An Air Force nurse has been punished by superiors for writing a letter to the military newspaper Stars and Stripes questioning the safety and effectiveness of anthrax inoculations being administered to all U.S. troops.

Capt. Debra J. Egan, a pediatric specialist, raised concerns about the vaccine's possible side effects, its impact on fertility and its usefulness against airborne anthrax spores. Pentagon authorities dismissed her fears as groundless, noting that the vaccine has been licensed by the Food and Drug Administration for nearly 30 years and used by many civilians as well as military special forces.

But even if Egan's scientific position is weak, her case raises questions about free speech in the military and highlights the extreme sensitivity of the Pentagon to the small but steadily growing number of troops who refuse the anthrax vaccine.

"The Air Force's handling of this case suggests a climate in which commanders can almost crack down on critical letter writers at will," Bill Monroe, the ombudsman for Stars and Stripes, wrote in a recent column supporting Egan.

After her letter, Egan, 45, received a stern written rebuke from her squadron commander. A negative comment also was added to her performance report, reducing her chances for promotion next year. And she was denied a commendation medal after a four-year tour in Okinawa that she said was marked by otherwise flawless evaluations.

"People need to know it's not safe to write letters and express your opinion unless it's the same opinion that the Air Force has," Egan said in a phone interview. "I guess if they want us to have an opinion, they'll give it to us."

Air Force attorneys last week defended the censure, saying Egan's mistake was using her military position to buttress her criticism.

"It's not what they say, but how they use their office or position to support what they are saying," said Gordon Wilder, an Air Force counsel.

"If she had spoken purely as a private citizen," added Col. Jack Rives, another Air Force lawyer, "she would have been free to say almost anything she wanted."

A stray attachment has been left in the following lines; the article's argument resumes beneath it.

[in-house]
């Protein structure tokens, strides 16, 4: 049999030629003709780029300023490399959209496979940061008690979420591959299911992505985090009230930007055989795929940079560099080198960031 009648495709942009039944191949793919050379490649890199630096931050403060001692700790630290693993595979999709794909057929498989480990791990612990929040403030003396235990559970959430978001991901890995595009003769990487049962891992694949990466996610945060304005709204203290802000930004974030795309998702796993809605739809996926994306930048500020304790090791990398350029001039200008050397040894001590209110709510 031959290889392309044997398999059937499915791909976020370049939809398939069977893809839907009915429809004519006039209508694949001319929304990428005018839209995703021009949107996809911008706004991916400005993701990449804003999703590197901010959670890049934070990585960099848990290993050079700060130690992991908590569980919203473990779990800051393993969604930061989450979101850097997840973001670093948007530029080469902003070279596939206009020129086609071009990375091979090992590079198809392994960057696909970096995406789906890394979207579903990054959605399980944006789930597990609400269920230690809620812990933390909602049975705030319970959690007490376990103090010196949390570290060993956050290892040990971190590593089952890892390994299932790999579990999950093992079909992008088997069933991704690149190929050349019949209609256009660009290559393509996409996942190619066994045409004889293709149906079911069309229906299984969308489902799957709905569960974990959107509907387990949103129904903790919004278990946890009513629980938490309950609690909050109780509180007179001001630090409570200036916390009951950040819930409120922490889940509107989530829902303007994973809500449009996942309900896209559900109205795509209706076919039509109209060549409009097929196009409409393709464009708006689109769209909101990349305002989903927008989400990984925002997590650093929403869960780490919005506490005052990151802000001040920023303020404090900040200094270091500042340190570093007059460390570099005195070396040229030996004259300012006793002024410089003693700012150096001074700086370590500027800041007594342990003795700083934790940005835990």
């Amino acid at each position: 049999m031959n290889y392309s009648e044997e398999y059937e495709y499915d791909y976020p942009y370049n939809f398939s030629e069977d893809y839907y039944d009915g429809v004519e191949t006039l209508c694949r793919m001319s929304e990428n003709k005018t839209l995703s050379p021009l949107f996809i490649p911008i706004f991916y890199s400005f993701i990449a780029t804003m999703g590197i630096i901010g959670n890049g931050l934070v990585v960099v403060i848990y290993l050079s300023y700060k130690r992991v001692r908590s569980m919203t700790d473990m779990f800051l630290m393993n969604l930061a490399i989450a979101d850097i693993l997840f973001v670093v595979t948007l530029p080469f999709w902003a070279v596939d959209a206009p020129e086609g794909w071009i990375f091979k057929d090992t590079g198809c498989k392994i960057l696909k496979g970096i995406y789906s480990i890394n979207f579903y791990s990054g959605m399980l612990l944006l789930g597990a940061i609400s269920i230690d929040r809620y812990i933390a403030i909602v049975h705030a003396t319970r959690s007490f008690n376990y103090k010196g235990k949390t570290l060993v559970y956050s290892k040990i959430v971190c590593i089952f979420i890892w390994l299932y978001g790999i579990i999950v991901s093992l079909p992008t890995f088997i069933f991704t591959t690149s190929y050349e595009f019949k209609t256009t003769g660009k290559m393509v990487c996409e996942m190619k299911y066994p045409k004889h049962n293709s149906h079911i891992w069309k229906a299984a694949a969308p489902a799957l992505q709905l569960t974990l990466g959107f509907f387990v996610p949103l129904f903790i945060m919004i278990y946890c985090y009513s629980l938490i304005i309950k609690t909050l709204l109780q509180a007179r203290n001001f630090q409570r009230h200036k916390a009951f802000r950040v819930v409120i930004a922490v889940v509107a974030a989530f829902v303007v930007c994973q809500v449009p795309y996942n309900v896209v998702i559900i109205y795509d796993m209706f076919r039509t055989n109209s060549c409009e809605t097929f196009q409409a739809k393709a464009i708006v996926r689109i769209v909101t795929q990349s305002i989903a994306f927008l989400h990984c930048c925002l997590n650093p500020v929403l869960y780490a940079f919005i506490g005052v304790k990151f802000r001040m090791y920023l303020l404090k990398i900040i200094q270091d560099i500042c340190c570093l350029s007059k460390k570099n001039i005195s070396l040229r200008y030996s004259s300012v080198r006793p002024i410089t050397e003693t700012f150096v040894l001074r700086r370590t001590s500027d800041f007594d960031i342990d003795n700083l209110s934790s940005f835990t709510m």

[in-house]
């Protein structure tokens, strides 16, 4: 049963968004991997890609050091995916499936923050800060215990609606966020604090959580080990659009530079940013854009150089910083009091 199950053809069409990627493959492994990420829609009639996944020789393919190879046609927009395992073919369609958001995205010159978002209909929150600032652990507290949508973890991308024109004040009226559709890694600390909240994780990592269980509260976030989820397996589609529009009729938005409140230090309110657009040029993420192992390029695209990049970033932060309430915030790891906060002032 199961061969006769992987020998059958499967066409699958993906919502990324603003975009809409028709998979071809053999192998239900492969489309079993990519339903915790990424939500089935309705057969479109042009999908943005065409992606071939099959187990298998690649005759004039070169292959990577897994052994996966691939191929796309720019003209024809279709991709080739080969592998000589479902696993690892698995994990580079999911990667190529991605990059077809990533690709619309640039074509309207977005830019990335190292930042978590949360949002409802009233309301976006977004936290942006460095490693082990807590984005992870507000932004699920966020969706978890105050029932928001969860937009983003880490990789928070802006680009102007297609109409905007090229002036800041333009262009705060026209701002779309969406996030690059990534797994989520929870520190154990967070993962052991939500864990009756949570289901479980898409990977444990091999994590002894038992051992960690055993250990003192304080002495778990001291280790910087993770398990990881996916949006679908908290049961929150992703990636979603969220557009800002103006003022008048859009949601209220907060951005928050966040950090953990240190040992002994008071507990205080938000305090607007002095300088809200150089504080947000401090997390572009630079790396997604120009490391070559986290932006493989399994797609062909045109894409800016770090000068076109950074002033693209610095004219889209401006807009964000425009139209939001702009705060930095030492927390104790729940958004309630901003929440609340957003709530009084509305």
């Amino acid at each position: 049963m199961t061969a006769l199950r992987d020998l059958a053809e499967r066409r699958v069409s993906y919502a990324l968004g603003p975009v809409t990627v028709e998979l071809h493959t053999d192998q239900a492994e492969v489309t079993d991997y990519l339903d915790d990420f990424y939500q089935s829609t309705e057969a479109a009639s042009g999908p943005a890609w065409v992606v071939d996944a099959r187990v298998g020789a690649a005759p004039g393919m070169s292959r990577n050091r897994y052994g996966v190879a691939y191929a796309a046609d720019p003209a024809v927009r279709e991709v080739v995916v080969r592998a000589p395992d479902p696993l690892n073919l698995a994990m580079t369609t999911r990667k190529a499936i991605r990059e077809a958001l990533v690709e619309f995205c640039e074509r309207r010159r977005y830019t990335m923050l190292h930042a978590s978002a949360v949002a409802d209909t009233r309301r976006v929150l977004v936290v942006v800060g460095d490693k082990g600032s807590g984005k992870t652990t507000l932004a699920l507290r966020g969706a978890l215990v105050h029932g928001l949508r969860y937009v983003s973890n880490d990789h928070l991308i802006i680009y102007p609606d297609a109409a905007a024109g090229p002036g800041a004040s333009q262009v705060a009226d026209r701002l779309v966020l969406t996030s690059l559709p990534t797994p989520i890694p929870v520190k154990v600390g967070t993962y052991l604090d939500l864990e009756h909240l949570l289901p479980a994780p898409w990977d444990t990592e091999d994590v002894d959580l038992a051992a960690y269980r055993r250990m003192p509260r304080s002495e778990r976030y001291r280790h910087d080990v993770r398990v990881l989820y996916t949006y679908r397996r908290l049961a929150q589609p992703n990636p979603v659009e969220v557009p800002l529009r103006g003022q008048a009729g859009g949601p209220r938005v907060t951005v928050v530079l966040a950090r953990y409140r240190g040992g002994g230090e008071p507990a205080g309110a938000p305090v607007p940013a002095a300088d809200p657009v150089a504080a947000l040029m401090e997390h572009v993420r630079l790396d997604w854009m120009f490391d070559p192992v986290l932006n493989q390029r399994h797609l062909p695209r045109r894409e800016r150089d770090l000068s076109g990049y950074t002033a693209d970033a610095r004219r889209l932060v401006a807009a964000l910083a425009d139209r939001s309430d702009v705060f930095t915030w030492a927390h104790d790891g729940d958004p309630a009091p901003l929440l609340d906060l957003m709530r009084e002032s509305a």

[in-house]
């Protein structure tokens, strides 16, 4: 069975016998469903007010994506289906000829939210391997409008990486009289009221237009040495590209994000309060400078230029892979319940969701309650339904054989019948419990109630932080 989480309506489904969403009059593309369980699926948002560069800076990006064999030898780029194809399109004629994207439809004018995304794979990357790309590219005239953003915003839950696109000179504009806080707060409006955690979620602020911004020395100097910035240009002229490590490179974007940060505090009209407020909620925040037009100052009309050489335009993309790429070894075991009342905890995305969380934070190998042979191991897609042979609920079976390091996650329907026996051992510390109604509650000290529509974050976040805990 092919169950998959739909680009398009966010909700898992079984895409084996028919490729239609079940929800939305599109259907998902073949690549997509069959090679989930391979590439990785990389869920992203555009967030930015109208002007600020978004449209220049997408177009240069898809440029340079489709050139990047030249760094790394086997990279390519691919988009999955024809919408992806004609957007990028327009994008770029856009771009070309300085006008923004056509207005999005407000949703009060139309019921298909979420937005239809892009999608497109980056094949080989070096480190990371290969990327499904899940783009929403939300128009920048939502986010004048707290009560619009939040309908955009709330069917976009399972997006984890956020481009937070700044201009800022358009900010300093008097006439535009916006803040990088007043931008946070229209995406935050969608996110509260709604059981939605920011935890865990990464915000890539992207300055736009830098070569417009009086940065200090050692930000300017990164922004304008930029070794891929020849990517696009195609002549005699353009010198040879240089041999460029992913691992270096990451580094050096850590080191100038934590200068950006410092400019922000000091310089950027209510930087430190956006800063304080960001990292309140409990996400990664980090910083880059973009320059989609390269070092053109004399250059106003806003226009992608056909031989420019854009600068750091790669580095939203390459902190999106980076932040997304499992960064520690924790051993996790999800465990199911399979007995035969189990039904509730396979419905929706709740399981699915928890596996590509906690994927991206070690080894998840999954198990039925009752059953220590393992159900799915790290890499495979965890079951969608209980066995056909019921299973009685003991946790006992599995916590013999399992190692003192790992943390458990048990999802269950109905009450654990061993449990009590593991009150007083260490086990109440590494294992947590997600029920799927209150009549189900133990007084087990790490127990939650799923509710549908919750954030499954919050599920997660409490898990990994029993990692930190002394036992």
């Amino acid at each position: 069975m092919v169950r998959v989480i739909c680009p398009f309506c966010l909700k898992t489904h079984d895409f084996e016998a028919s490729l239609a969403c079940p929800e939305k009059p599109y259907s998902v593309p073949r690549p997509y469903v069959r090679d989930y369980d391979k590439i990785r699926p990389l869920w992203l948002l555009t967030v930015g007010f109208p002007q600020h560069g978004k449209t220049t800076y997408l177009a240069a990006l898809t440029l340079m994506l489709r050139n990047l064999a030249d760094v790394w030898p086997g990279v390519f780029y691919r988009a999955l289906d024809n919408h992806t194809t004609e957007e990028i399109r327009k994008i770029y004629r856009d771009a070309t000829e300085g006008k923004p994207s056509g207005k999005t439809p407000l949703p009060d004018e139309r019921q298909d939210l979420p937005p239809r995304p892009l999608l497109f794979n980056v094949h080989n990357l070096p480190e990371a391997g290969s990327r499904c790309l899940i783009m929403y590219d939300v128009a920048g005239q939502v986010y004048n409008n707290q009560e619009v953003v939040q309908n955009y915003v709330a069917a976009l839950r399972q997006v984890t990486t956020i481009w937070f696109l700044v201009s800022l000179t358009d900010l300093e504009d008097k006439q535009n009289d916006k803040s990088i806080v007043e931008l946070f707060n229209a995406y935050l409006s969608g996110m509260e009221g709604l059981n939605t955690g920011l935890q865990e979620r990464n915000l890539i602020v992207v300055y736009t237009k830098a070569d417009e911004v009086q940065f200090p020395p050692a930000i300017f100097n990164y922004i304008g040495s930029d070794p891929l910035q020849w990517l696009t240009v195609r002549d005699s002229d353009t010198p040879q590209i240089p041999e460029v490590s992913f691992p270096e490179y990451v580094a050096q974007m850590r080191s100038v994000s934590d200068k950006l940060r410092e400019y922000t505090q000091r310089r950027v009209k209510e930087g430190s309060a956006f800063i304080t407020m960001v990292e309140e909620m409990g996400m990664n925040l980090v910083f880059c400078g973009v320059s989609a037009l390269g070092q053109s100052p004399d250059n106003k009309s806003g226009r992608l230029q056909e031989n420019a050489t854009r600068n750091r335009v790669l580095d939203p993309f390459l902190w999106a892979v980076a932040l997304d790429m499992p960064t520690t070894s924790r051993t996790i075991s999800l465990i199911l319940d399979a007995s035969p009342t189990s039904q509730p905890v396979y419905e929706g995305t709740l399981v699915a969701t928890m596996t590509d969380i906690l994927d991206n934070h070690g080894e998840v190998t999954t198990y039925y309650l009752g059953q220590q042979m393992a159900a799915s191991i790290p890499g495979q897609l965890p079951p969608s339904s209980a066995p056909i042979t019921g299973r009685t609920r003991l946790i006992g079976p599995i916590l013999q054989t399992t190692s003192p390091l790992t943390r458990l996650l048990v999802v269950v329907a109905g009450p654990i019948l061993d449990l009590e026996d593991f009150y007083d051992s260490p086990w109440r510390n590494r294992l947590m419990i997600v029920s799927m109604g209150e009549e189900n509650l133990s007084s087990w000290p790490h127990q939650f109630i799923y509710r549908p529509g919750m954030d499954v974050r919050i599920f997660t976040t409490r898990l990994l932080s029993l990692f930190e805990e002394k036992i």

The inoculation plan is the first attempt to protect the entire U.S. military against a germ warfare agent. Since it was announced in December 1997, the program has encountered little outright resistance, but it has engendered widespread unease in the ranks about the vaccine's effects. Out of 318,000 troops ordered inoculated so far, more than 200 have refused the shots--and have been discharged from the military as a result.

Pentagon authorities and many independent experts insist the vaccine is safe and effective. But in her Nov. 5 letter, Egan expressed doubts that service members were being adequately informed about the vaccine's "risks and possible side effects."

Citing a vaccine product information leaflet she said she read on a Web site, Egan asserted that no scientific studies have determined whether the vaccine causes cancer or affects fertility. She said a principal chemical component of the vaccine, formaldehyde, is not approved by the government for human consumption and is a carcinogen. She also wrote that there have been no studies confirming the vaccine's effectiveness against inhaled anthrax spores, as opposed to anthrax contracted through the skin.

"If only few object to this experiment, then it will continue, and we will all take the risk," Egan concluded. "But if numerous informed individuals ask the questions, maybe we can make a difference."

That final statement incensed Air Force authorities, who read it as bordering on a call for insurrection.

Egan did not give her rank in signing the letter, but she identified herself in the text as a health care professional and listed her address as Kadena Air Base in Okinawa.

"She was well-known to the audience there," said Wilder, the Air Force counsel. Egan's commanders were concerned that "a readily identifiable officer" could be perceived as "telling people to act in concert to do away with" the vaccination program, Wilder added.

Retribution was swift. Egan's medical squadron commander, Lt. Col. Dan R. Hansen, issued a critical "letter of counseling," while two other military officials wrote Stars and Stripes contending that Egan's information was wrong or insignificant.

"As an Air Force officer, it is your job to promote and support the decisions of your superior officers regardless of your personal beliefs," Hansen told Egan. "Any need to clarify your concerns must be made through your chain of command and not through the editorial page of a newspaper."

Egan also received an officer performance evaluation that included a negative statement recommending mentoring to improve her leadership abilities. Transferred to California's Travis Air Force Base in June, the military nurse remains shell-shocked by the uproar, noting that she had written three earlier letters to the editor on other subjects without drawing a peep from superiors.

"I thought I had free speech," Egan said. "I thought I could express my opinion and urge service members to think through the anthrax vaccine and be sure they were well aware of the facts. I felt I had a moral obligation as a health care professional to express that."